Ashley Revisited… American Journal of Bioethics

Today,  12 January 2010, the American Journal of Bioethics published 30 more pages of material on the Ashley X Growth Attenuation controversy. Approximately the first half of these pages are Diekema and Fost’s “response to critics” and the remainder is comprised of nine brief peer commentaries on the  Diekema and Fost article.

Predictably, Diekema and Fost vigorously defend the “Ashley procedures.” They categorize and, in some cases, mischaracterize the many critical arguments against the procedures into 25 objections, determine that some have substance, and then provide counter-arguments to in an attempt to dismiss all 25.  In my opinion, one of the problems with this approach is that they attempt to play three roles. They present their own side of the issue, present the opposing view, and then set themselves up as objective  judges of the two arguments. Not surprisingly, they find themselves to be right and their critics to be wrong. Thankfully, the American Journal of Bioethics provided an opportunity for peer commentary. Of course, not all the commentary directly opposes the procedures, but most of it does.

It is interesting to note how some positions from the original Gunther and Diekema (2006) paper were  revised and others remained unchanged. For example, the original paper never mentioned the mastectomy that was performed on Ashley. When Dr. Diekema was challenged on how it could be left out, he indicated that it was left out because it had nothing to do with the growth attenuation procedures. In the current paper, however, they authors now argue that it was essential to do the mastectomy immediately because the estrogen used for growth attenuation was expected to result in breast enlargement, which seems to contradict the previous contention that the two events treatments were totally unrelated.

Related to this issue, Diekema and Fost suggest that my own earlier statement that Ashley would be expected to develop atypical appearance as a result of the massive doses of estrogen she was receiving was  false and had no basis. In fact, they are at least partially correct in this. It was largely false but is was based on their article that failed to disclose critical information The article in which I made that statement was written in November 2006 and based on the original Gunther and Diekema article. My statement was based on the facts as they presented them. It referred to the anticipated breast enlargement that would follow this treatment. I thought it would look strange to see a six-year-old girl with very large breasts, becuse the authors did not disclose that her breasts had been surgically removed. If they had disclosed her mastectomy, I would not have expected her to develop very large breasts.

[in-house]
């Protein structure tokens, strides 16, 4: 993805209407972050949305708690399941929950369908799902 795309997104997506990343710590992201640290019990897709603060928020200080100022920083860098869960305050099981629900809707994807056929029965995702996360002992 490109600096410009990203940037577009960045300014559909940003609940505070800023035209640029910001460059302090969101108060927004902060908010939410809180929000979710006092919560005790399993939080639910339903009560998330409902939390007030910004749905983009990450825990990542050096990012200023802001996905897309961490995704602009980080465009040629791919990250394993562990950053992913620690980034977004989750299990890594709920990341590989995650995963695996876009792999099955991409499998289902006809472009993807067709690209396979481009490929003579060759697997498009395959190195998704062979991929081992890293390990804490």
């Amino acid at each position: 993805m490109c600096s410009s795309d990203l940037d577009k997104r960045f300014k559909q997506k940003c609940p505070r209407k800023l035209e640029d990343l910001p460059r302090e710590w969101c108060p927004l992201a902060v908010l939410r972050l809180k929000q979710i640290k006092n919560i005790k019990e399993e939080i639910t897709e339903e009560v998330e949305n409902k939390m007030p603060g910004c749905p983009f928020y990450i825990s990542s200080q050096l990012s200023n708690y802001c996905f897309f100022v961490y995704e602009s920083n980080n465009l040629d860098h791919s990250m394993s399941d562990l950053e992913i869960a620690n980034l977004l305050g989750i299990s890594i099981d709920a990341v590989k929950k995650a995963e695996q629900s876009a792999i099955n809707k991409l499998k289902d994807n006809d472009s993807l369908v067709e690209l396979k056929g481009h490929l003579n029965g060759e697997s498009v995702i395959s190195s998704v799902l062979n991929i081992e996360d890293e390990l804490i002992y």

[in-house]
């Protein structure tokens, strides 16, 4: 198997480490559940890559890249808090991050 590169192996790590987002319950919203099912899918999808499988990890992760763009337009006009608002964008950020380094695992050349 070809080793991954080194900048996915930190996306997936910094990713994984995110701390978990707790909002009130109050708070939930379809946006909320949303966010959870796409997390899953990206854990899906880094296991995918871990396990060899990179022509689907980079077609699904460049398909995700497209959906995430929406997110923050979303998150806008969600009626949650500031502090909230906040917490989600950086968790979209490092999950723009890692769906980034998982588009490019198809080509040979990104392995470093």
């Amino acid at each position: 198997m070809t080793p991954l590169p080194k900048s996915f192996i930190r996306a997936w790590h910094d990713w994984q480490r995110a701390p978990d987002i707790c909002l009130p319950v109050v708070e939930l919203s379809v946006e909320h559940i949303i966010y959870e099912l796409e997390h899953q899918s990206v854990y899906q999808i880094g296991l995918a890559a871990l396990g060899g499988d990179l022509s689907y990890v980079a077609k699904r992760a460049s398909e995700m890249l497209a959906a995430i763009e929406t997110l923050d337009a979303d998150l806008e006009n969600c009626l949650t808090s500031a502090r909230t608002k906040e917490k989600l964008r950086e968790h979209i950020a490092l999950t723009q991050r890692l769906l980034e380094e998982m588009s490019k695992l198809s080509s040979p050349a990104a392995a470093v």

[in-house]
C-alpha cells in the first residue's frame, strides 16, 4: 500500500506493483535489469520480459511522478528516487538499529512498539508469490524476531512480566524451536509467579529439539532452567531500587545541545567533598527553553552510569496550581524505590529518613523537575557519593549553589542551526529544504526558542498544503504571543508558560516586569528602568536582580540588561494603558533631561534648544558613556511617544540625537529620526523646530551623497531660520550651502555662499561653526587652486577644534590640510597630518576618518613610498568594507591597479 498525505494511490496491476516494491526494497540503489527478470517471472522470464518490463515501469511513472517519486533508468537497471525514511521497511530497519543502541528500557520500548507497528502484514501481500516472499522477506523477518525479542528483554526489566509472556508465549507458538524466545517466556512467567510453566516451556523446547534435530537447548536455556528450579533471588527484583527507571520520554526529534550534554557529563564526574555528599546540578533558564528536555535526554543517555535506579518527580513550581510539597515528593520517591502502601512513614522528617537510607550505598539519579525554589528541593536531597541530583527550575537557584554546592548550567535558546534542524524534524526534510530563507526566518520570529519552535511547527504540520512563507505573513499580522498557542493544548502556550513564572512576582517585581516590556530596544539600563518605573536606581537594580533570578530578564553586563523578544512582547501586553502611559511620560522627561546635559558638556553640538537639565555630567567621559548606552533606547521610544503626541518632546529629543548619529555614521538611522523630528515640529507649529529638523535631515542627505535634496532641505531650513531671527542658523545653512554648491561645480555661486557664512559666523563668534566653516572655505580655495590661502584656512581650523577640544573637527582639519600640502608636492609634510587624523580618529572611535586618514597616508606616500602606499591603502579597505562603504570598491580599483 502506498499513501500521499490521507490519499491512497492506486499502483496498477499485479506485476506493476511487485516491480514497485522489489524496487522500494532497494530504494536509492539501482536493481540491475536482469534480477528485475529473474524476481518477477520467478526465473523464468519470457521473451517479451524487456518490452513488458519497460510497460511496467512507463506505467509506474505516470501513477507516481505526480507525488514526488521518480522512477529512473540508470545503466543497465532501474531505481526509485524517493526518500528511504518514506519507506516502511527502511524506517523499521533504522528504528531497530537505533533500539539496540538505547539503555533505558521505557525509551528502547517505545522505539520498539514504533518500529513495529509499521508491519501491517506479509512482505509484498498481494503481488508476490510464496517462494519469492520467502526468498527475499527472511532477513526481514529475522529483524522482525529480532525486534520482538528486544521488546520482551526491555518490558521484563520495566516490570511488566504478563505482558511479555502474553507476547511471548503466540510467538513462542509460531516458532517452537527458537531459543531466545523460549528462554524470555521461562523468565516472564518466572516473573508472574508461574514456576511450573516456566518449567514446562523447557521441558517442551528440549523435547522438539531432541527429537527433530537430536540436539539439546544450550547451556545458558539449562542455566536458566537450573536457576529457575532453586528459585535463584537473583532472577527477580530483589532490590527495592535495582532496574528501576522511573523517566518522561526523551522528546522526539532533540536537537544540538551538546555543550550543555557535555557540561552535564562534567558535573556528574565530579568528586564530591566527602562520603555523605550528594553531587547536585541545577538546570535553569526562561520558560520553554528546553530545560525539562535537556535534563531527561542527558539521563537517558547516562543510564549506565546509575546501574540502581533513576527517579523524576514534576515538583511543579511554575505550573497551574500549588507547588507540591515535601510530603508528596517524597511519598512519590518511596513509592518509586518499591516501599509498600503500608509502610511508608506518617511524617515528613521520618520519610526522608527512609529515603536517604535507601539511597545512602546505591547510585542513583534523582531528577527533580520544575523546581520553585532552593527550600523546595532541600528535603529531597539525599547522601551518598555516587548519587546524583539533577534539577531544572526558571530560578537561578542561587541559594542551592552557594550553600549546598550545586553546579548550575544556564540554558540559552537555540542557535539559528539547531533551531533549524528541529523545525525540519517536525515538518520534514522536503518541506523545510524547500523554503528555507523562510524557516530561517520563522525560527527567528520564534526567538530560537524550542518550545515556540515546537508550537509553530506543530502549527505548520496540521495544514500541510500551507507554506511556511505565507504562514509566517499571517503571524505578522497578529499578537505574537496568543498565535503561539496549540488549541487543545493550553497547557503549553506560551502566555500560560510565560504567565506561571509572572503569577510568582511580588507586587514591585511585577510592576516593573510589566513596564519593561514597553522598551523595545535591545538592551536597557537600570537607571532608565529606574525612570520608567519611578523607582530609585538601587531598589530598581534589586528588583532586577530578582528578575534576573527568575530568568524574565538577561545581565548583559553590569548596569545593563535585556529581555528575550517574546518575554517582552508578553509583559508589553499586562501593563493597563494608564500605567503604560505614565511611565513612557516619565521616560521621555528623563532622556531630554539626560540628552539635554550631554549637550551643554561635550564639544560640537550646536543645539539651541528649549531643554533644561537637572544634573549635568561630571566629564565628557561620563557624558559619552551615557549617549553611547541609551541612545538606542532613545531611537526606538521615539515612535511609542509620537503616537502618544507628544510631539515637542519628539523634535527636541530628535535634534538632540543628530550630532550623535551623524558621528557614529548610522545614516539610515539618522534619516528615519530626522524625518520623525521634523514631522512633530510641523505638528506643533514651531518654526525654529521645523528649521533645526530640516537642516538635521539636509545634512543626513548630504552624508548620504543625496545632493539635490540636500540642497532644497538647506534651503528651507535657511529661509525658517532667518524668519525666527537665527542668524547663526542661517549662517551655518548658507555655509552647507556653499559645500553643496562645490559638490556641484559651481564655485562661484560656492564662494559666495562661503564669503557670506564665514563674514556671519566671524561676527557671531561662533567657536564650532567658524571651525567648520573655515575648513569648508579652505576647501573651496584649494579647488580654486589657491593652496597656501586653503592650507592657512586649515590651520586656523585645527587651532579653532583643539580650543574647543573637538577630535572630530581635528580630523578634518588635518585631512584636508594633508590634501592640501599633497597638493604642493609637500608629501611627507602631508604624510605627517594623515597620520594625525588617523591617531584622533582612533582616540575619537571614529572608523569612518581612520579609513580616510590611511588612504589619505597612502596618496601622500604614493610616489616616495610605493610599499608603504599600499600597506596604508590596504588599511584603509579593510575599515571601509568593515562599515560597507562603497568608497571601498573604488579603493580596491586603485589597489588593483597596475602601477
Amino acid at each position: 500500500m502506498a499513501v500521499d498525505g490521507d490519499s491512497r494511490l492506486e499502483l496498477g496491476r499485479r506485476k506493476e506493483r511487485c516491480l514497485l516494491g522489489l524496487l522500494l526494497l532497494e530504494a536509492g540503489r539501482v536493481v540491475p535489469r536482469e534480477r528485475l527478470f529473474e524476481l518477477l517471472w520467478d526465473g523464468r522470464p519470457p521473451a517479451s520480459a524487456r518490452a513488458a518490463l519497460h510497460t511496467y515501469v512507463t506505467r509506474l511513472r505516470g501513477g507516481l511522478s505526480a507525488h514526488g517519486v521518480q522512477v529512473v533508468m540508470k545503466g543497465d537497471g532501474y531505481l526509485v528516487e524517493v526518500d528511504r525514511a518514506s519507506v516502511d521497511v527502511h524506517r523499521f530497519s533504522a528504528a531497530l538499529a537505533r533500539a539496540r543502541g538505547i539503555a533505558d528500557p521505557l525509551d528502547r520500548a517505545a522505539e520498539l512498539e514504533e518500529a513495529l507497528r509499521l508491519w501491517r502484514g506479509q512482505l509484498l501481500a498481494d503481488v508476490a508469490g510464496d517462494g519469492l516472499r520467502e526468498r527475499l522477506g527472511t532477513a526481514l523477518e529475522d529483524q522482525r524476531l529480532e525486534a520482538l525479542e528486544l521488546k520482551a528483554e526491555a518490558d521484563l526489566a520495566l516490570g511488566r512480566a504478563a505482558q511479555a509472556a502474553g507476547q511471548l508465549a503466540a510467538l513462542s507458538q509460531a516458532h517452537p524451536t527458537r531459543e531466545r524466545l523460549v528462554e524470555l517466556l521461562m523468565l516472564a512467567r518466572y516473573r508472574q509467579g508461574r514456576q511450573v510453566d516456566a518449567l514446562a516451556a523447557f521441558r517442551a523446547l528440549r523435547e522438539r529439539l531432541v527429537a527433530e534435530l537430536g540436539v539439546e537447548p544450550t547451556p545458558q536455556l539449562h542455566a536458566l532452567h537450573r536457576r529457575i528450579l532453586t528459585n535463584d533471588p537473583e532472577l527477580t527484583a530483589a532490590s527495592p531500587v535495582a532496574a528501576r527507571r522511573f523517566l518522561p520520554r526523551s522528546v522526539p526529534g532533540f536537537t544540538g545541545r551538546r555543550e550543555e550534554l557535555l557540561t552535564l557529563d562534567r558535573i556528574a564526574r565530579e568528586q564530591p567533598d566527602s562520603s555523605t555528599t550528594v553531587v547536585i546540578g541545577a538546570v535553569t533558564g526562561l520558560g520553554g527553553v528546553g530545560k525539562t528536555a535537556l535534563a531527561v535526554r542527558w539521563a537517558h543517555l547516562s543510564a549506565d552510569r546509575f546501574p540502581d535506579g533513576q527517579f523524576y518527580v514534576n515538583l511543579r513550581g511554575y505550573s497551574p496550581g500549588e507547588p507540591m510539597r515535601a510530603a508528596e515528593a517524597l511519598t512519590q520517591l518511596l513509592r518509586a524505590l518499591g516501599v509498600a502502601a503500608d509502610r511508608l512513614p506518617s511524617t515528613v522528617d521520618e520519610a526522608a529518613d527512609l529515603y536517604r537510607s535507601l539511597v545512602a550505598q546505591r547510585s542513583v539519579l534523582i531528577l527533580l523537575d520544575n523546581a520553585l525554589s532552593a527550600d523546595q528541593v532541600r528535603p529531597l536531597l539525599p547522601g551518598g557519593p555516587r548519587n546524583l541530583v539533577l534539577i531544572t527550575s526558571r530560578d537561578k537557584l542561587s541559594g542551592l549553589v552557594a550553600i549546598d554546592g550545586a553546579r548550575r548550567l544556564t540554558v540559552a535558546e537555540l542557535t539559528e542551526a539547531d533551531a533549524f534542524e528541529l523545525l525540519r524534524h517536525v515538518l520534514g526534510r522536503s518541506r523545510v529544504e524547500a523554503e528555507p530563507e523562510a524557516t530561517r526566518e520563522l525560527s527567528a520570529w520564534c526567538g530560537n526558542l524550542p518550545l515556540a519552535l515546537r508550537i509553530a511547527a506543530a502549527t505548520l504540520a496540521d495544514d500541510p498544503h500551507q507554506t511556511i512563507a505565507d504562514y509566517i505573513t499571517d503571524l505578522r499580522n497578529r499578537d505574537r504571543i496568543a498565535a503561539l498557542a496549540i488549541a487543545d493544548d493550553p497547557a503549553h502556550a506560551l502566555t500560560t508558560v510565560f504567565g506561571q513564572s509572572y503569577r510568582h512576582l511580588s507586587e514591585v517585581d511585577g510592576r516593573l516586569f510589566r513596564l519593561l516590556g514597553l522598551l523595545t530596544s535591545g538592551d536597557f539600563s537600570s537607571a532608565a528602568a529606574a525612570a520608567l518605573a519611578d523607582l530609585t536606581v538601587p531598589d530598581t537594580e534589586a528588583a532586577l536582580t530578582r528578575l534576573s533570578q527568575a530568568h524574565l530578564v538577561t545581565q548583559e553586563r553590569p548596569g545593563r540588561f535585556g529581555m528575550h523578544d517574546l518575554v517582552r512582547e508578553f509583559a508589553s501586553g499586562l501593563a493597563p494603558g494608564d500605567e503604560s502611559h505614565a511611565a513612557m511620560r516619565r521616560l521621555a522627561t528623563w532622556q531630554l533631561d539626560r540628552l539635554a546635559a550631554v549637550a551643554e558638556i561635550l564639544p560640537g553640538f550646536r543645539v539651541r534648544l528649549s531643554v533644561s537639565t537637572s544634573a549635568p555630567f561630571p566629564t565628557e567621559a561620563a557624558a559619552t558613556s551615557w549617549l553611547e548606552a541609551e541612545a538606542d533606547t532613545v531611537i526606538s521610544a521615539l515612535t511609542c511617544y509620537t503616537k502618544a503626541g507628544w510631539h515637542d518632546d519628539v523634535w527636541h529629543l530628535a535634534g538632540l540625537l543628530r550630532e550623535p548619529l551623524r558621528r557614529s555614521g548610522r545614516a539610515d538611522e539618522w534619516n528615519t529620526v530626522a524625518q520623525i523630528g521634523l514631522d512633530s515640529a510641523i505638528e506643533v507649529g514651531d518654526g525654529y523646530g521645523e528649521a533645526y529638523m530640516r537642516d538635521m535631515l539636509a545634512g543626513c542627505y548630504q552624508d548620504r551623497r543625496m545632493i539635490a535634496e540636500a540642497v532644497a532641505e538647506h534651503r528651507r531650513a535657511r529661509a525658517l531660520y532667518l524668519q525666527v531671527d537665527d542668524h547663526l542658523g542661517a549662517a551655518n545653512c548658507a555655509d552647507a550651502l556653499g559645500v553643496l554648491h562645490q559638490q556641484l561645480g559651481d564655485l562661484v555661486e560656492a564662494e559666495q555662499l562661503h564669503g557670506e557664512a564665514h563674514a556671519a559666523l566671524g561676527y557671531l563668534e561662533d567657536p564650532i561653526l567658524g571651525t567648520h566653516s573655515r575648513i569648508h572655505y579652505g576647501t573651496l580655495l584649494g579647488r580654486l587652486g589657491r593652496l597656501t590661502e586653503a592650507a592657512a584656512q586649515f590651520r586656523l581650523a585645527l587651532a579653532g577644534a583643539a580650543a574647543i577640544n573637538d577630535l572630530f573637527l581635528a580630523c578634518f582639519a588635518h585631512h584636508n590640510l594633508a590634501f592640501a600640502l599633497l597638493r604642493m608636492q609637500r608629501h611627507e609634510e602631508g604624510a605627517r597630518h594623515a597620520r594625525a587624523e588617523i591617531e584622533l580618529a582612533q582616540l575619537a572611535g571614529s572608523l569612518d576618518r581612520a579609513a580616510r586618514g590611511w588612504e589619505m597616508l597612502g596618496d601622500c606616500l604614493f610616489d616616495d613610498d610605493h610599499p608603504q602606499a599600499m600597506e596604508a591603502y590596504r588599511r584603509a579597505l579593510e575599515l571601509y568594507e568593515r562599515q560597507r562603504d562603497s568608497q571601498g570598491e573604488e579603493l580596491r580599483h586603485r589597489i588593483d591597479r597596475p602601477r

On the other “sticking-to-our-story” side of the equation, Diekema and Fost still stick to their story that the ethical discussion was driven largely by the parents fear that would have to institutionalize Ashley if she got to big, in spite of her parents repeated statements that they never said this, it is not true, it has never been true, and they believe that it never will be true. As evidence, that the parents really did fear they would have to institutionalize her, Diekema and Fost refer readers to the parents website, but if one actually follows the link and read the parents statement, it emphatically says just the opposite:

Furthermore, we did not pursue this treatment with the intention of prolonging Ashley’s care at home. We would never turn the care of Ashley over to strangers even if she had grown tall and heavy. In the extreme, even an Ashley at 300 pounds, would still be at home and we would figure out a way to take care of her.

If in fact Dr. Diekema and others based their ethical deliberations on their misperception about the parent’s fears, any conclusion they reached based on this false foundation would be seriously flawed. While I, for one, would like to see this controversy ended, it continues for better or worse. The target article plus commentary format provided by AJOB provides a reasonable approach to having both sides heard.

A partial table of contents form the American Journal of Bioethics January 2010 includes the following relevant articles:

Target Article
Ashley Revisited: A Response to the Critics
Douglas S. Diekema; Norman Fost
Pages 30 – 44

Open Peer Commentaries
It’s Not the Growth Attenuation, It’s the Sterilization!
John Lantos
Pages 45 – 46

Growth Attenuation: Good Intentions, Bad Decision
Adrienne Asch; Anna Stubblefield
Pages 46 – 48

Putting Law in the Room (Con)
Alicia Ouellette
Pages 48 – 50

The Limits of Parental Authority?
Barry Lyons
Pages 50 – 52

Ashley’s Interests Were Not Violated Because She Does Not Have the Necessary Interests
Merle Spriggs
Pages 52 – 54

Revisiting the Relevance of the Social Model of Disability
Sara Goering
Pages 54 – 55

What Role Should Moral Intuitions Play When Dealing With Children?
D. Micah Hester
Page 56

What Took So Long? The Disability Critique Recognized
Timothy Lillie
Pages 57 – 58

Ethics or Advocacy?
Dick Sobsey
Pages 59 – 60

One thought on “Ashley Revisited… American Journal of Bioethics

  1. Pingback: Before It Even Hits The Front Page….Sobsey Comments on AJOB’s First Issue of 2010 |

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